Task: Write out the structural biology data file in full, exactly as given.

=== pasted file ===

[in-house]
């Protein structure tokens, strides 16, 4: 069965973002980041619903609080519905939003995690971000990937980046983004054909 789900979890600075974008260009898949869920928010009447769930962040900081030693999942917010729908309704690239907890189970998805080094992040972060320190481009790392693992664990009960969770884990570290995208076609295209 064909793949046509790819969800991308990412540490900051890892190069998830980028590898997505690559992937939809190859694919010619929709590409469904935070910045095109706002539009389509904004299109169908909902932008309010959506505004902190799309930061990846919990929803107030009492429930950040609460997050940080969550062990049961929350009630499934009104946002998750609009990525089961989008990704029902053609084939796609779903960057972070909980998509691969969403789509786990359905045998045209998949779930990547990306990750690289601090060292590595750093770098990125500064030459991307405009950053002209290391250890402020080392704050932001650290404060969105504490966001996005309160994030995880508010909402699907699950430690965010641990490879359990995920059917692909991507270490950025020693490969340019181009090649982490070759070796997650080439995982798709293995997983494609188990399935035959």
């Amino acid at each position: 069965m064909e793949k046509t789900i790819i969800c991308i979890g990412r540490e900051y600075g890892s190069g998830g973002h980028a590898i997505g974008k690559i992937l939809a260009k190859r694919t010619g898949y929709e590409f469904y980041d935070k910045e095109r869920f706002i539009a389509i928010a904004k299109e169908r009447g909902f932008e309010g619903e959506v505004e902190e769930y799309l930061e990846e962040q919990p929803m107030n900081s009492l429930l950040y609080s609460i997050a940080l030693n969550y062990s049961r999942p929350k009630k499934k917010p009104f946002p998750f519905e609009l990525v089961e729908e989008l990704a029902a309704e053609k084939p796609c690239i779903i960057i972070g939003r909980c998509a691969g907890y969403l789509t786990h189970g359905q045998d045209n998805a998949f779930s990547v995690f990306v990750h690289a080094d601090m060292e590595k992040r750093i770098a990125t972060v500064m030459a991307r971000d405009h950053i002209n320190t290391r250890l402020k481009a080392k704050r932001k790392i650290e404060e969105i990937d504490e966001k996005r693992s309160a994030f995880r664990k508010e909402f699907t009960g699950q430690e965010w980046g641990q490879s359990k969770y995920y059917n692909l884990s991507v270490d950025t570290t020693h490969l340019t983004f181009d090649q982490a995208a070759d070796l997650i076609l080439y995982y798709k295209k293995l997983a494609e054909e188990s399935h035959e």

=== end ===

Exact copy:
[in-house]
């Protein structure tokens, strides 16, 4: 069965973002980041619903609080519905939003995690971000990937980046983004054909 789900979890600075974008260009898949869920928010009447769930962040900081030693999942917010729908309704690239907890189970998805080094992040972060320190481009790392693992664990009960969770884990570290995208076609295209 064909793949046509790819969800991308990412540490900051890892190069998830980028590898997505690559992937939809190859694919010619929709590409469904935070910045095109706002539009389509904004299109169908909902932008309010959506505004902190799309930061990846919990929803107030009492429930950040609460997050940080969550062990049961929350009630499934009104946002998750609009990525089961989008990704029902053609084939796609779903960057972070909980998509691969969403789509786990359905045998045209998949779930990547990306990750690289601090060292590595750093770098990125500064030459991307405009950053002209290391250890402020080392704050932001650290404060969105504490966001996005309160994030995880508010909402699907699950430690965010641990490879359990995920059917692909991507270490950025020693490969340019181009090649982490070759070796997650080439995982798709293995997983494609188990399935035959």
């Amino acid at each position: 069965m064909e793949k046509t789900i790819i969800c991308i979890g990412r540490e900051y600075g890892s190069g998830g973002h980028a590898i997505g974008k690559i992937l939809a260009k190859r694919t010619g898949y929709e590409f469904y980041d935070k910045e095109r869920f706002i539009a389509i928010a904004k299109e169908r009447g909902f932008e309010g619903e959506v505004e902190e769930y799309l930061e990846e962040q919990p929803m107030n900081s009492l429930l950040y609080s609460i997050a940080l030693n969550y062990s049961r999942p929350k009630k499934k917010p009104f946002p998750f519905e609009l990525v089961e729908e989008l990704a029902a309704e053609k084939p796609c690239i779903i960057i972070g939003r909980c998509a691969g907890y969403l789509t786990h189970g359905q045998d045209n998805a998949f779930s990547v995690f990306v990750h690289a080094d601090m060292e590595k992040r750093i770098a990125t972060v500064m030459a991307r971000d405009h950053i002209n320190t290391r250890l402020k481009a080392k704050r932001k790392i650290e404060e969105i990937d504490e966001k996005r693992s309160a994030f995880r664990k508010e909402f699907t009960g699950q430690e965010w980046g641990q490879s359990k969770y995920y059917n692909l884990s991507v270490d950025t570290t020693h490969l340019t983004f181009d090649q982490a995208a070759d070796l997650i076609l080439y995982y798709k295209k293995l997983a494609e054909e188990s399935h035959e």